A few weeks ago I shared about a great listening activity a friend of mine led us in on our girls’ weekend getaway at Riverbend this year. Just to recap here’s how that activity went down: we listened to the entire book of First John from beginning to end without our Bibles in front of us, without paper to take notes on, without stopping and re-winding, without talking. We just listened. It only took about 15 or 20 minutes. Then we listened to First John 3, but this time we had paper to jot down anything that seemed to jump out at us. Then we listened to First John 3 one more time. Once we had listened we discussed what spoke to our hearts.
First, Second and Third John were all written by John, brother of James, son of Zebedee, disciple of Jesus Christ. He also authored the Gospel of John and the book of Revelation. I am probably telling you things that you already know about him, but there’s a point, it’s not just about the facts. All of these tremendous books of Scripture, God’s Word to us, were written fairly late in John’s life and fairly late in relationship to the other books of the New Testament. Scholars believe that all five of these books were written between 85 AD and 95 AD.
Let’s do some quick math, if Jesus was crucified around 30 AD that means fifty-five to sixty-five years passed before John wrote a word. So what was this first-hand witness to the life, crucifixion, burial, resurrection, and ascension of Jesus Christ the Son of God doing all that time?
Mark 3:17 introduces us to John this way when Jesus first called him to be a disciple: “…and James, the son of Zebedee, and John the brother of James (to them He gave the name Boanerges, which means, “Sons of Thunder”);”
It is believed that John was the youngest of the disciples and possibly an adolescent at the time of his call. Therefore, he may well have been under the age of twenty when Jesus died. During Jesus’ time on earth Scripture records John, and his brother James, at one point wanting to call down fire from heaven on some folks who wouldn’t receive Jesus (Luke 9:51-56). It also records how John, and his brother James, requested to be seated on the right and left of Jesus in heaven (bold move, don’t you think?) (Mark 10:35-37). Sounds like Jesus had good reason to call them Sons of Thunder.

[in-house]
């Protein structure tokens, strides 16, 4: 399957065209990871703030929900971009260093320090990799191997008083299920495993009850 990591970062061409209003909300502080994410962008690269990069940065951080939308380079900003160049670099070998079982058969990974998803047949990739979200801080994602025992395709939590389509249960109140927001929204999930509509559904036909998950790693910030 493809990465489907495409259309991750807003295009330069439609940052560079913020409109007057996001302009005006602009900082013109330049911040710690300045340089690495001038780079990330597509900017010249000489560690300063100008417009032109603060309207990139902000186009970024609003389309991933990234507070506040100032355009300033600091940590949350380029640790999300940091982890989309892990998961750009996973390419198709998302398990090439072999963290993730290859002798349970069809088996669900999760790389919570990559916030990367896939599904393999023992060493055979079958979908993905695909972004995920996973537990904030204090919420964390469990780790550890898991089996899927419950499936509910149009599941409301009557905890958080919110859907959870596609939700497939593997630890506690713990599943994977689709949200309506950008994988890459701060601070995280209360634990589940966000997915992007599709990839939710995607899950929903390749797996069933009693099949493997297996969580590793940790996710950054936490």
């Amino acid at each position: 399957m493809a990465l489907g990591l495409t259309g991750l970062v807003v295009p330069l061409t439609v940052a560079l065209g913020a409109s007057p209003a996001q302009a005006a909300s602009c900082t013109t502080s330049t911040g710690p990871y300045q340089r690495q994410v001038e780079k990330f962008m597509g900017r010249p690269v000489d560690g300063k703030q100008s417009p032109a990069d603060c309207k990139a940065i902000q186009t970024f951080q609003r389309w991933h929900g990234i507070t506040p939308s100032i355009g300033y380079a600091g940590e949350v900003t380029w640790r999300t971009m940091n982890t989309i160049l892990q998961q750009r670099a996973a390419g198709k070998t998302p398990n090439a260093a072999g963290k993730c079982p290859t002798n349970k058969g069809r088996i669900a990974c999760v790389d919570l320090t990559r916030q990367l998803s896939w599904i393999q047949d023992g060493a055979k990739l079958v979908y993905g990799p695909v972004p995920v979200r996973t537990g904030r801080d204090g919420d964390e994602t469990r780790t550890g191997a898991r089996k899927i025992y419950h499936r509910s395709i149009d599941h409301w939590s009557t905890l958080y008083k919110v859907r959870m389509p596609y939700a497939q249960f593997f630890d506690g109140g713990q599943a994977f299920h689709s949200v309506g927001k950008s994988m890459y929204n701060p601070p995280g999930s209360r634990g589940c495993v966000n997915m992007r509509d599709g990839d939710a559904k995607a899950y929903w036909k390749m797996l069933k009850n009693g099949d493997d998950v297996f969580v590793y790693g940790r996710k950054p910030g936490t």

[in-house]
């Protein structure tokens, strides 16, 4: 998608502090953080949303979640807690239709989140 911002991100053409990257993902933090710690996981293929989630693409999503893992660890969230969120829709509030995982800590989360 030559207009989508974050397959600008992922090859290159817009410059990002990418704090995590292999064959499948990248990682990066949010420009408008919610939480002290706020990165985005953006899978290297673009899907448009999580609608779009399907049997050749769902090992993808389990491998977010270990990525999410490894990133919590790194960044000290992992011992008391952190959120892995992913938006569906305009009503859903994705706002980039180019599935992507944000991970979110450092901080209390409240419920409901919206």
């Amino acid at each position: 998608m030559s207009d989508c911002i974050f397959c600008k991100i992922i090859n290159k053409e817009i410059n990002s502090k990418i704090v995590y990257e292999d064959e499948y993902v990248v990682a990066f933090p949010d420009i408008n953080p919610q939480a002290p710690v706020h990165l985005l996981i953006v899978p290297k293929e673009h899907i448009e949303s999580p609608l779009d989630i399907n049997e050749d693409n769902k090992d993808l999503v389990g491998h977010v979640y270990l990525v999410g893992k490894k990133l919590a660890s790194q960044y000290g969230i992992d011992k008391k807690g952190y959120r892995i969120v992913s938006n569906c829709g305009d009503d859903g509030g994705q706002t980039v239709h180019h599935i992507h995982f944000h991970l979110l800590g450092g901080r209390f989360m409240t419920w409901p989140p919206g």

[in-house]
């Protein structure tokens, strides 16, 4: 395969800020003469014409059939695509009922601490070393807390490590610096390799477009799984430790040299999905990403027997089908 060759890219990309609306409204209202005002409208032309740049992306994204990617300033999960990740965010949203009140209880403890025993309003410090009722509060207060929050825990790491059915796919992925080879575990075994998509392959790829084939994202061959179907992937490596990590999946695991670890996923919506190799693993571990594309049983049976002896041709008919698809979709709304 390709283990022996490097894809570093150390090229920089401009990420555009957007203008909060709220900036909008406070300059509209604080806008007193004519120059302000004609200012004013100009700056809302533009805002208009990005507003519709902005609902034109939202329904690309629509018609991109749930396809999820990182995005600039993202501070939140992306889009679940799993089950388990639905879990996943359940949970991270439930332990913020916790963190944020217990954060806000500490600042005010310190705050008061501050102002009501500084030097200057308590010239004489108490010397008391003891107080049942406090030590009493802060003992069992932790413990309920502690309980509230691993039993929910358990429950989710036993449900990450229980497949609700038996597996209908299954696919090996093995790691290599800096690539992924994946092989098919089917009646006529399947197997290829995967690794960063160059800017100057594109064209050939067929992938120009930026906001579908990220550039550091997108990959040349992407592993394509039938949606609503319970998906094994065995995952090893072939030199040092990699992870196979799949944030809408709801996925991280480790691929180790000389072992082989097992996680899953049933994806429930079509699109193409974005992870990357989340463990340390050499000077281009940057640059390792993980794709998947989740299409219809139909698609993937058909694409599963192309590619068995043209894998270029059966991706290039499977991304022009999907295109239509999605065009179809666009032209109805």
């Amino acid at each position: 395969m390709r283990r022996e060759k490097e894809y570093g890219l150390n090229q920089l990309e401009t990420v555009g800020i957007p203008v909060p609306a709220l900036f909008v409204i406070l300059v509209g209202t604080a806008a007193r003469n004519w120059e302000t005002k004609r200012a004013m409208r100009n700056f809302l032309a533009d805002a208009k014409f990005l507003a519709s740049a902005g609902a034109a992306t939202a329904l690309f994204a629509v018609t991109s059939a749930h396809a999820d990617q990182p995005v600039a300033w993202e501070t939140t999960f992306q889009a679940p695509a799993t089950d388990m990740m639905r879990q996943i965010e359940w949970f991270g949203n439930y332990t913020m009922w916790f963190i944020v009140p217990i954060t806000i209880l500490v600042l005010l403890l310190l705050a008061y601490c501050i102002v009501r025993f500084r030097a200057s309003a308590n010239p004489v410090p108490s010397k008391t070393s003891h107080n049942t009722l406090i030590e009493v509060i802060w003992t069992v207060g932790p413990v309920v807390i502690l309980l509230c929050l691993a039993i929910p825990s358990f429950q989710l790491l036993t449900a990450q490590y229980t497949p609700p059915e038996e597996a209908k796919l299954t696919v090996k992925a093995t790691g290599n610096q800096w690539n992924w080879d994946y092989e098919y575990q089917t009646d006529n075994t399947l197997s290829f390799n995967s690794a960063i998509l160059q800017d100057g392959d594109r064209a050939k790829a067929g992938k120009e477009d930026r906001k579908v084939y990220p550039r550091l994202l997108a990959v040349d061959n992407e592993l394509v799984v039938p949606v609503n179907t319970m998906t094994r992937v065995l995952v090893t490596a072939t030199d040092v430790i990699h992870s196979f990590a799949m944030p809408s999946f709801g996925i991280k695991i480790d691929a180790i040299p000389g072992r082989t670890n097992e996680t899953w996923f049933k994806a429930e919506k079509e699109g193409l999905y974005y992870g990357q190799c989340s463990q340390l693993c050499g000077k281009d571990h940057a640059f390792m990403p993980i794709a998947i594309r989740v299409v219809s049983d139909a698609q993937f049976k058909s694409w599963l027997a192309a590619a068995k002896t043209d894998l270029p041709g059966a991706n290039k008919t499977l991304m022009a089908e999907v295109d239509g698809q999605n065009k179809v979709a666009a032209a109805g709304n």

Back to our listening exercise on First John, the one thing that all of us in the group zeroed in on was how frequently the word “love” is used in that book. In fact, the word “love” is a consistent theme in all three of John’s epistles, as well as his gospel. While the word “love” is not as frequent in the book of Revelation, it IS the revelation of Jesus Christ, Love Himself.
So how did John go from being a Son of Thunder to a messenger of Love? How did he move from desiring to penalize people for their lack of understanding and exalting himself with Jesus, to a man who wanted nothing more than for all to “believe that Jesus is the Christ, the Son of God; and that believing you (all) may have life in His name” (John 20:31)? And how did he become a man who refers to himself in the third person (not the first person, as in the principle character) as the disciple whom Jesus loved?
While Scripture doesn’t record the details of those fifty-five to sixty-five years of silence (or anonymity?) they really make me wonder. I think Scripture says a lot by the facts it includes, but I think it also says a lot by what it clearly leaves out. And it certainly leaves out a large portion of John’s life. The only two things we know for certain are that he cared for Jesus’ mother Mary and he was active in the early church of Jerusalem after the outpouring of the Holy Spirit. Beyond those two things we don’t really know what John was doing during that time, but we do know what God was doing.
He was lovingly transforming a Son of Thunder into a humble servant of Jesus Christ, into a man not only able to care for the condition of the flock, but a man entrusted with arguably the most powerful vision and message in all Scripture. He was given the privilege of communicating The End of the story to those of us in the middle of the journey.
I’ve been asking myself, am I willing to live in obscurity for the purposes of God? Am I willing to allow Him full access to every area of my life to do the transforming work that only He can do? Just as importantly, am I willing to wait as long as it takes and let God do the work in me in His time? (Let’s face it, we live in a culture that wants everything immediately…waiting fifty-five years for anything seems incredible if not impossible!)
Going back to the idea of Surrendering ‘The Plan’ from Monday’s post, am I willing to operate on a need-to-know basis and live moment by moment with Him? Seeking only to know Him, allowing Him to bring me to the place only He can see? As John stood at the foot of the cross I doubt he saw himself penning the book of Revelation or caring enough about young believers to write letters of love and warning to them. Only a life of dependence on God, whether its years or decades, could produce such lasting fruit.